When asked if he would still take part in the Thursday event if food trucks were required to pay to be on the plaza, Rubadue said it would depend on the cost and financial feasibility for his business.
Guy Behunin and his wife, Nancy, own the “Guy and his Wife Grilled Cheese” food truck. This is their first year in business, but they are already enjoying some success.
“The first day we did it was here and I didn't expect to serve 120 people,” he said. “It was crazy. It was off the hook.”
Nancy Behunin said running the food truck is a lot of hard work and her neck hurts, but business is better than they expected.
He said the truck costs about $50,000 and they could make $75,000 to $80,000 this year. He pays a commissary fee of $200 a month, plus maintenance on the vehicle along with typical food-related business expenses.
“Where else can you have your own truck and your own route and be successful right off the bat?” he said.
Food trucks have been popular in many states across the country for some time, with cities like Los Angeles and Portland, Ore., boasting scores of mobile vendors setting up in locations all over the metro areas.
Provo is currently considering the idea of creating a program that would bring food trucks to Utah County, but plans are still in the preliminary stages as city leaders await information on health code-related concerns. A formal plan has yet to be developed.
Salt Lake City, meanwhile, has been working to address the concerns raised by the brick-and-mortar restaurants, but has thus far been unable to determine an equitable solution.
“We are sensitive to their concerns,” said city spokesman Art Raymond. “Ultimately, what we are doing is growing the ongoing volume of traffic and continuing to cultivate downtown as a destination to come have lunch.”
He said the city is not trying to give mobile food businesses “an unfair exemption or track to success.”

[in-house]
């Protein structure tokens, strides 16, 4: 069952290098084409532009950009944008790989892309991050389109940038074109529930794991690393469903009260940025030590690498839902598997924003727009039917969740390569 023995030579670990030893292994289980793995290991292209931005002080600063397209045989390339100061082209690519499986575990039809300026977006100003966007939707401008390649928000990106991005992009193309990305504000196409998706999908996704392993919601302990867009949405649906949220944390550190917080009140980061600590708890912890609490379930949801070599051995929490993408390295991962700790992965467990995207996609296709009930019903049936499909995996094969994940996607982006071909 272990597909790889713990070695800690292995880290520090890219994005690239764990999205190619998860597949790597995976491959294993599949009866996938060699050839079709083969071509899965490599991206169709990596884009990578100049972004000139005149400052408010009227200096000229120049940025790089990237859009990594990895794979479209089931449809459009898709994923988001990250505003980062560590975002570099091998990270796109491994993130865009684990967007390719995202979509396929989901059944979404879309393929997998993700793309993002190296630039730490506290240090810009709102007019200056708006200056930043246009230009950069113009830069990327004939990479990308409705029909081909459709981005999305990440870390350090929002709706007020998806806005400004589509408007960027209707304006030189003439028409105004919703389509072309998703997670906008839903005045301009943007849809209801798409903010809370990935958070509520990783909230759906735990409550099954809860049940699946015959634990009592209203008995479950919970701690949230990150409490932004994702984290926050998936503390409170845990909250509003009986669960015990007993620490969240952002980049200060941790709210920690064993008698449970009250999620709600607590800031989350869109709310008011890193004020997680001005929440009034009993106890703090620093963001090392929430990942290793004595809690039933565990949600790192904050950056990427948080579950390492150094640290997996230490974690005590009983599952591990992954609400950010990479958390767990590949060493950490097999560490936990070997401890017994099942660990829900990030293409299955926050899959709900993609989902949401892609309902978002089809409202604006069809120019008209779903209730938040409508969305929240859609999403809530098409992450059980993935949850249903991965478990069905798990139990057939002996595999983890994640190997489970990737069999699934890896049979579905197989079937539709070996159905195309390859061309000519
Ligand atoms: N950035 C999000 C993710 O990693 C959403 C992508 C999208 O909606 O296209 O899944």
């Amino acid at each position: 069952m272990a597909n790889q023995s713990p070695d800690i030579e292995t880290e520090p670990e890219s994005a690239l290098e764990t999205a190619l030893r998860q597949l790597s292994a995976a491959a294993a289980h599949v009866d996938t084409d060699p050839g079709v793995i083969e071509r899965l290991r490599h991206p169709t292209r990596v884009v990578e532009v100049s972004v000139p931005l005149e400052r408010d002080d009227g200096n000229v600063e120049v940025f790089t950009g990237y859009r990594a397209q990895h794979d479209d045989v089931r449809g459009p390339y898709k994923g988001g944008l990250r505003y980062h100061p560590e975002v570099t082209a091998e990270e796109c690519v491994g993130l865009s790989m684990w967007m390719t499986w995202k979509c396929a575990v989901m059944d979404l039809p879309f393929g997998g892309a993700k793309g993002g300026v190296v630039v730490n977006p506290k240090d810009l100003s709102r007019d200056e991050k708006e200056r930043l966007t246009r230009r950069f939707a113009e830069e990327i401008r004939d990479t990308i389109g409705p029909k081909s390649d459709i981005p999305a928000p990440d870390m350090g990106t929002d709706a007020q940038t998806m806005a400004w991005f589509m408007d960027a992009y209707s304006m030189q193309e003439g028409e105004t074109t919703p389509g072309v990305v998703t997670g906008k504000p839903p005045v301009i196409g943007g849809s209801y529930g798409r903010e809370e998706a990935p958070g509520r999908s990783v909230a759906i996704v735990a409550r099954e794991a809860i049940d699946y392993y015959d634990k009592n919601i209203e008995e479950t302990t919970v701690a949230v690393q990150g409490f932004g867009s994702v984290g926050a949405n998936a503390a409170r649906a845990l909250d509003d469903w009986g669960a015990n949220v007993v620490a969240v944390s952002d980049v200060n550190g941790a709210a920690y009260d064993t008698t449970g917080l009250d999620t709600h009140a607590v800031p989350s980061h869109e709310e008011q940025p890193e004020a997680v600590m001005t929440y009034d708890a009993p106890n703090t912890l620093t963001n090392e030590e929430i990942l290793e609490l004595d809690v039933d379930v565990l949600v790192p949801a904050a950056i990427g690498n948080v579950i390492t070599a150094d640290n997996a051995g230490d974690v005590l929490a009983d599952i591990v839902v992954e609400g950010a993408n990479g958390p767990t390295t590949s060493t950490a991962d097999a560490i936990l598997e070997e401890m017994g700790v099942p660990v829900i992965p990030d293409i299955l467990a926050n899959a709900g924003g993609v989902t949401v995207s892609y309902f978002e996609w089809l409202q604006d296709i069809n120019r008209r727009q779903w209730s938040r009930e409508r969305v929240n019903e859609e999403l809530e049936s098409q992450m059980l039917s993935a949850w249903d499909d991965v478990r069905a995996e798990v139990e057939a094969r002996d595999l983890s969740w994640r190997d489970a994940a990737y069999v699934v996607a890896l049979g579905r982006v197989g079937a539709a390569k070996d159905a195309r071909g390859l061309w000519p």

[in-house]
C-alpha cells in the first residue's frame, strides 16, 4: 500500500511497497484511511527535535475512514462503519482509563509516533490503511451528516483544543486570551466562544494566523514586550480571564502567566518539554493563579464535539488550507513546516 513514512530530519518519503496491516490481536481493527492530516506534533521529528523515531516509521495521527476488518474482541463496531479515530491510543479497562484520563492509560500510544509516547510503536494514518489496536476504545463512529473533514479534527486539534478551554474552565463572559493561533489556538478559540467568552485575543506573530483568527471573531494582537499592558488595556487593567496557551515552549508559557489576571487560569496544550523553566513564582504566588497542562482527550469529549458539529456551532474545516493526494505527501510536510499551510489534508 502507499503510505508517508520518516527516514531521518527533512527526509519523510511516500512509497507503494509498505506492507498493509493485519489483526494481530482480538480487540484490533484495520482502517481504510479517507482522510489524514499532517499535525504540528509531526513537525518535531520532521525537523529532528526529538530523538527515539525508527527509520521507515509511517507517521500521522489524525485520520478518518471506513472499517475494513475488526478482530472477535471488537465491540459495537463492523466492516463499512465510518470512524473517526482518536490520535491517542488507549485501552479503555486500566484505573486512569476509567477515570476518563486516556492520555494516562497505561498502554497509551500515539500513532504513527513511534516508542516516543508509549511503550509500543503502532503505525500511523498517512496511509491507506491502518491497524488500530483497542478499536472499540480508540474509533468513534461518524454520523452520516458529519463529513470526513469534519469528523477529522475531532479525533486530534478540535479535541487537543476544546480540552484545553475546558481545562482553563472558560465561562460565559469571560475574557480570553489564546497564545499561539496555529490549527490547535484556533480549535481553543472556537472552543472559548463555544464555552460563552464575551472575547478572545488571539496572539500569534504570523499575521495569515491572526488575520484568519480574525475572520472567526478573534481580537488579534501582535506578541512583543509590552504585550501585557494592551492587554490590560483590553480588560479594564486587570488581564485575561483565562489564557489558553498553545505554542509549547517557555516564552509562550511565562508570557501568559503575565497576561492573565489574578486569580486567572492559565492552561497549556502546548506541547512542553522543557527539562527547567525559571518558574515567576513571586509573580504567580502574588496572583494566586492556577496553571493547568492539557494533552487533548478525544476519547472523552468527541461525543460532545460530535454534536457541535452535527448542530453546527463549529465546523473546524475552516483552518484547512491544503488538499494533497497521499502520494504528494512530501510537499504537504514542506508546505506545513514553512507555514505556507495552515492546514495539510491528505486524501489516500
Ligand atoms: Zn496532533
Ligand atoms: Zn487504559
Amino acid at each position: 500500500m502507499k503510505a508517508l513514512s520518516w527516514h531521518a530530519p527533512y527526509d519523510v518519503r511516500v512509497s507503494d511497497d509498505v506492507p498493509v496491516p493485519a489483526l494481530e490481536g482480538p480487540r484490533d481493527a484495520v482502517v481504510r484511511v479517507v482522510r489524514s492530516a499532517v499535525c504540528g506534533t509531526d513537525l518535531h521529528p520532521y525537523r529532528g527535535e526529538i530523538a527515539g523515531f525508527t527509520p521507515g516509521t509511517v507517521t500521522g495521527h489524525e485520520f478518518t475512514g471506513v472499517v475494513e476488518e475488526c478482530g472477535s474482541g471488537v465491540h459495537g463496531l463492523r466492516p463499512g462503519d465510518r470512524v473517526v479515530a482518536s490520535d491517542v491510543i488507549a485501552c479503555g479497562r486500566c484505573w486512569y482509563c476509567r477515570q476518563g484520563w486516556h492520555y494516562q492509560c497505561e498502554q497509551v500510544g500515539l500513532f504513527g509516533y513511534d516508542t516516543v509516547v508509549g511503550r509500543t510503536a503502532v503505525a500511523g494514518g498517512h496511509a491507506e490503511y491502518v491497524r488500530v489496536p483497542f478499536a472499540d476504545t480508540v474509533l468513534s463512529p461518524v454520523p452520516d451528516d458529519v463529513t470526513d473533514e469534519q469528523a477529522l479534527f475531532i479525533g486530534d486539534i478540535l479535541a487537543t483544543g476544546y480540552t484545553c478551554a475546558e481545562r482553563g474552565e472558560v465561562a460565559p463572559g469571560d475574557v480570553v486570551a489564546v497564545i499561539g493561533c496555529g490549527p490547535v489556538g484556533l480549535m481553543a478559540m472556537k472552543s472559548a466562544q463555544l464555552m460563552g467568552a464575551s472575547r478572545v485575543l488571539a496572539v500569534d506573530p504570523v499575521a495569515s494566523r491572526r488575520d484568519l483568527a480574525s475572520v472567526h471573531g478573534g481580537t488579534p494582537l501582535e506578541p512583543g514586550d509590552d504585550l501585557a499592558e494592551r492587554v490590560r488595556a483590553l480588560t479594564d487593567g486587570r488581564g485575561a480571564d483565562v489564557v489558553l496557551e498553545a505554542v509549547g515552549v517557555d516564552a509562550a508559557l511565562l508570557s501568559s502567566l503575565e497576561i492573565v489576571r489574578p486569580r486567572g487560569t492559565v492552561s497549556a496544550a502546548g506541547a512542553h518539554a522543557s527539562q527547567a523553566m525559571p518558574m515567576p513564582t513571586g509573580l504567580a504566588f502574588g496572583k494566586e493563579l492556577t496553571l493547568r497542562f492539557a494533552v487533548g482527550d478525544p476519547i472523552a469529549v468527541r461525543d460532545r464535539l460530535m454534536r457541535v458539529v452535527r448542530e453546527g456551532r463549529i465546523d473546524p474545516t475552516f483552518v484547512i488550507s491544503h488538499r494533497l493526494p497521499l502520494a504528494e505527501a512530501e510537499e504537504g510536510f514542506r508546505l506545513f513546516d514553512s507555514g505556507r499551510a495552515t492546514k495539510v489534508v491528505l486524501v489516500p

“We want a level playing field and continue to believe that we can find a space where all of these businesses can peacefully coexist,” Raymond said.
Among the suggestions offered by restaurant owners is limiting the number of food trucks to two per week and alternating the lineup or moving the trucks closer to 200 South where there are fewer restaurants.
“We’re still working on it,” Raymond said. “It’s a solution we would like to see in partnership with all of our downtown businesses.”
Meanwhile, not everyone seems troubled by the increase in lunchtime offerings for Food Truck Thursday, especially those who dine downtown on a regular basis.
“It’s something different,” said Chad Andrew, who works in the central business district and frequents various restaurants each week. He said he appreciated the opportunity to sample new food offerings.
John Potter said it was nice to eat outside and try “something different” rather than go to the same eateries he visits on the other days of the week.
“We see the same stuff everyday, so trying something different is kind of fun,” Potter said. “I’m sure it’s an impact on (the brick-and-mortar restaurants), but we like the variety of it.”
Added Andrew: “We give them enough business on the other days of the week.”
First-time Food Truck Thursday patron Lysa Scarano said she enjoyed being outdoors "where you can meet up with people and everybody can get their own thing … and the live music is a very big plus.”